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Al-Maliki (left) discussed security with U.S. President George W. Bush in Amman on November 30 (epa)
December 5, 2006 -- Iraqi Prime Minister Nuri al-Maliki says he is sending envoys to neighboring countries to seek their cooperation in improving security in Iraq.
And he says he will call a regional conference aimed at finding ways to end the violence.
He also said Iraqi political leaders will meet in mid-December to try to reconcile rival communities and agree on what he called a "charter of honor" to end the bloodshed.
Al-Maliki said he hoped the later regional conference could be held in Iraq and that it would be based on the findings of the various delegations sent to each of Iraq's neighboring countries.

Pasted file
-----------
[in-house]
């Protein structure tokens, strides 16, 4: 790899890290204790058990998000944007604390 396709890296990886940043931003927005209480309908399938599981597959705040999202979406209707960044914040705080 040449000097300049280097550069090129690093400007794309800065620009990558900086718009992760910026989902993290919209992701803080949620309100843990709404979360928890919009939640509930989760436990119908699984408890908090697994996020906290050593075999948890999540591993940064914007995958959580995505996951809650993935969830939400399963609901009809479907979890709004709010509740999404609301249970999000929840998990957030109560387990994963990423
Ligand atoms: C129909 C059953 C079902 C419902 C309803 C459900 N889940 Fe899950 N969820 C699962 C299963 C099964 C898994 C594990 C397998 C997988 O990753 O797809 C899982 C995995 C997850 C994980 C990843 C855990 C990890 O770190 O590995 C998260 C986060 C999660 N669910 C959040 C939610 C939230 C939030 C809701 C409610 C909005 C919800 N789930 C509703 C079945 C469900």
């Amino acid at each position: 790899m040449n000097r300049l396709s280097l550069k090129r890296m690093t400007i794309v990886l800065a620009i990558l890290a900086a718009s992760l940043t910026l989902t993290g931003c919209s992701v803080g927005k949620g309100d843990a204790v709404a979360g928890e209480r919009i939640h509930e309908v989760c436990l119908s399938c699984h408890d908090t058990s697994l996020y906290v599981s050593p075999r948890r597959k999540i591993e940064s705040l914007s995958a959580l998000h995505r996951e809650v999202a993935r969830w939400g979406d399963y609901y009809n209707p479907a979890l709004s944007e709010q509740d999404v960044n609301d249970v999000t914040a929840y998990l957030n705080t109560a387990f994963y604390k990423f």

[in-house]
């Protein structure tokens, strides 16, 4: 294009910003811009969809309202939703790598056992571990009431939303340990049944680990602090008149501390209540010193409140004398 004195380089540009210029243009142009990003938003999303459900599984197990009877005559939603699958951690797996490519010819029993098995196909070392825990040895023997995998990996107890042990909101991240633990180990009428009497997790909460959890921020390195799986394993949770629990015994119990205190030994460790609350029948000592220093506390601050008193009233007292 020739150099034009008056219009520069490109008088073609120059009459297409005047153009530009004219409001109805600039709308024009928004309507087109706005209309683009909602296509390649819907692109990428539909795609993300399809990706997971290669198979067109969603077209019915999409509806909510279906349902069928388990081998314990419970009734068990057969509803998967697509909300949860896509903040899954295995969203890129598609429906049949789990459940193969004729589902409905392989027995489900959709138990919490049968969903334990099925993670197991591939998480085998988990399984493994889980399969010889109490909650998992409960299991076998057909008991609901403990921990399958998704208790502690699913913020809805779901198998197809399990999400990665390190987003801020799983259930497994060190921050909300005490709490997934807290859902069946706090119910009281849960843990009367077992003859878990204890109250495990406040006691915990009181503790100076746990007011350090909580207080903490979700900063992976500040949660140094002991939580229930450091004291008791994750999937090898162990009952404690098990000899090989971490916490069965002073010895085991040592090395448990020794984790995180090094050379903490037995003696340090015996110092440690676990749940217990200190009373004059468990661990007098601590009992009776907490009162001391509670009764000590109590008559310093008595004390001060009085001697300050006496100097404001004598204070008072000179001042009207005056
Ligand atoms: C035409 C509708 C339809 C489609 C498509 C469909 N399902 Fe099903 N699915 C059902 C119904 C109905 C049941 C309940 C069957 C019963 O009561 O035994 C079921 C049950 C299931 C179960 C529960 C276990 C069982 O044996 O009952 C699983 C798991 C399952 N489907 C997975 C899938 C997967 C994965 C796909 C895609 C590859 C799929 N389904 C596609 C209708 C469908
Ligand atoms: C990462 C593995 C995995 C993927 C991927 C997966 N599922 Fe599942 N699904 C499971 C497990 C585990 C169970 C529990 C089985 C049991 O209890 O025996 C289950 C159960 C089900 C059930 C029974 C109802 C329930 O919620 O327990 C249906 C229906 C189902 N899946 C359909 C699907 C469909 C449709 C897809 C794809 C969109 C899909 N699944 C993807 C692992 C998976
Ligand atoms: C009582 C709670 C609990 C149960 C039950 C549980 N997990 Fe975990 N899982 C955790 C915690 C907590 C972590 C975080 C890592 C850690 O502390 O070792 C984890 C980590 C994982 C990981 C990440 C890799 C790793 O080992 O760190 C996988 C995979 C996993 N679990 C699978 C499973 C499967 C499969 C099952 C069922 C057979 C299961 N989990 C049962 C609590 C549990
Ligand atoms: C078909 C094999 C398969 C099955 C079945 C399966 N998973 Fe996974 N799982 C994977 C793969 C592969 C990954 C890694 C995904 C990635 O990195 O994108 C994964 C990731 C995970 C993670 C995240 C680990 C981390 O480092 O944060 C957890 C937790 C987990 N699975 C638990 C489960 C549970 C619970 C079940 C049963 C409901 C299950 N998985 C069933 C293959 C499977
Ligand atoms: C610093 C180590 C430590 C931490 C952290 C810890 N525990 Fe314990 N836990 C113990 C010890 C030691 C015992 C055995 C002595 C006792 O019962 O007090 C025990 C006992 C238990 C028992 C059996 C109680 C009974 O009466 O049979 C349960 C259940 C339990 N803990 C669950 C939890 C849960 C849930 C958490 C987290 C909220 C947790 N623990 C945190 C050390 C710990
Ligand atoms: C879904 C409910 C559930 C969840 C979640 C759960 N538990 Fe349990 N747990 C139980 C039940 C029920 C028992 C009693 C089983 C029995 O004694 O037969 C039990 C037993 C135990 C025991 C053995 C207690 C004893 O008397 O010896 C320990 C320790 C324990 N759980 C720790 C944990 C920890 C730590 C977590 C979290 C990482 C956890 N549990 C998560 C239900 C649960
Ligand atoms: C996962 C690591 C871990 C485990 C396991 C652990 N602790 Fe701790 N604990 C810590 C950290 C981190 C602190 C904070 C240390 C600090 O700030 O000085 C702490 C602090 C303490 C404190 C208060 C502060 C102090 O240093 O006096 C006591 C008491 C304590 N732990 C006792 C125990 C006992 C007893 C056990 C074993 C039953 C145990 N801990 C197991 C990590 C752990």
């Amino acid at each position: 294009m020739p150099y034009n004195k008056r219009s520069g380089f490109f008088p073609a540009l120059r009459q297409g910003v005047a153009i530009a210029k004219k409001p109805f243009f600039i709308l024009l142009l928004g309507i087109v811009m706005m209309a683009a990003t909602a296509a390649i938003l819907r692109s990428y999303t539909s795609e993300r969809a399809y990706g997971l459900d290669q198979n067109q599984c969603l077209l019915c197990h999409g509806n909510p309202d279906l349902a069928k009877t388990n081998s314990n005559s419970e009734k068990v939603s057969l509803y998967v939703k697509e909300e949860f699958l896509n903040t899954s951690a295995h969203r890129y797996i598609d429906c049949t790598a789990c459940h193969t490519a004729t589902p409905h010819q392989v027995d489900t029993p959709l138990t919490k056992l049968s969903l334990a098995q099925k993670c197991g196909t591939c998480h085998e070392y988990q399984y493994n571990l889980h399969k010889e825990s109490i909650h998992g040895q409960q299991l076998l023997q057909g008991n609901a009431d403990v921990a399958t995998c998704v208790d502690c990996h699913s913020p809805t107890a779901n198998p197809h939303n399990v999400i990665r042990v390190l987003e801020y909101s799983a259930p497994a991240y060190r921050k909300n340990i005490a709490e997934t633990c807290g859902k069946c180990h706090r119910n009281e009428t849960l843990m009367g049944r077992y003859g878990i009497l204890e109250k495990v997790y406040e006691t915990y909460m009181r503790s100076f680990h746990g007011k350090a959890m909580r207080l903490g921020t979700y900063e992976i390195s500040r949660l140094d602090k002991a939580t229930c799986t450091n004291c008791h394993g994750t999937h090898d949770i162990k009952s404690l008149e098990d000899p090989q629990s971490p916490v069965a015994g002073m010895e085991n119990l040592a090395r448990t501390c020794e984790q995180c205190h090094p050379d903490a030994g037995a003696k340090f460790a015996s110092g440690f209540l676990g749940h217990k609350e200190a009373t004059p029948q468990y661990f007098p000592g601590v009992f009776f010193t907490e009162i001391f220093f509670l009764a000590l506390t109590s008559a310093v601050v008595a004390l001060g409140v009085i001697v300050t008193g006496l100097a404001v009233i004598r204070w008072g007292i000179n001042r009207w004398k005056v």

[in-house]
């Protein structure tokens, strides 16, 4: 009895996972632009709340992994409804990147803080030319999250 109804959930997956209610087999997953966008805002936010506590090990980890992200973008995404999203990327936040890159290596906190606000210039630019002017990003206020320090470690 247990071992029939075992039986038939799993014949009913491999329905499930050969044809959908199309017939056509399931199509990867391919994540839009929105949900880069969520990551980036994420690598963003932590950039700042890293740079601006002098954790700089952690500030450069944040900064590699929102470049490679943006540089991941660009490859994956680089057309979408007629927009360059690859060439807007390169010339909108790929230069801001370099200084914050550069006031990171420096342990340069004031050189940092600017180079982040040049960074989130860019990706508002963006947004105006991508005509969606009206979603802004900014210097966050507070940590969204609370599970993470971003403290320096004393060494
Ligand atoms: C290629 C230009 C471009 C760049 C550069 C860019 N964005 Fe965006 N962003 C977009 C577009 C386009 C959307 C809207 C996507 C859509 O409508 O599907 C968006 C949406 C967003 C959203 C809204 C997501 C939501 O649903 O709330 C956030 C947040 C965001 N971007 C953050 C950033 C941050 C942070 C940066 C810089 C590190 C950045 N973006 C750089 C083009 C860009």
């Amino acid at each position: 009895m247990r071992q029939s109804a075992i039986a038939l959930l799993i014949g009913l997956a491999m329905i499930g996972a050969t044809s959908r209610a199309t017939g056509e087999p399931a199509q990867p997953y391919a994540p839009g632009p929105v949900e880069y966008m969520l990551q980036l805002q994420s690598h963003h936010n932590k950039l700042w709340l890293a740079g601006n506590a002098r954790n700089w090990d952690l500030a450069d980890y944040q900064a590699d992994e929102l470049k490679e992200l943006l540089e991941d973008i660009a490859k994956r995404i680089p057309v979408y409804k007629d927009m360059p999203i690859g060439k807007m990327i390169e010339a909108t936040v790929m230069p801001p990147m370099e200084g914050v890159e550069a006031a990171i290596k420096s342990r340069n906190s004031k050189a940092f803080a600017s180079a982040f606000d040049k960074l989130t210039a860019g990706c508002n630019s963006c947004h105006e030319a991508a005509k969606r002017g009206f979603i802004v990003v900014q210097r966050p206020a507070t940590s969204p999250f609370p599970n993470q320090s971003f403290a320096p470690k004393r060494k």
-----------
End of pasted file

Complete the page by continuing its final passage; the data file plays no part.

Al-Maliki's statements come one day before the bipartisan U.S. Iraq Study Group is expected to release its recommendations on changing U.S. strategy in Iraq.
Those are expected to include a suggestion to engage Iraq's neighboring nations, including U.S. adversaries Iran and Syria.
(compiled from agency reports)
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SUNNI, SHI'A: Iraq is riven along sectarian lines, faults that frequently produce violent clashes and are a constant source of tension. Sectarian concerns drive much of Iraqi politics and are the main threat to the country's fragile security environment.
THE COMPLETE PICTURE: Click on the image to view RFE/RL's complete coverage of events in Iraq and that country's ongoing transition.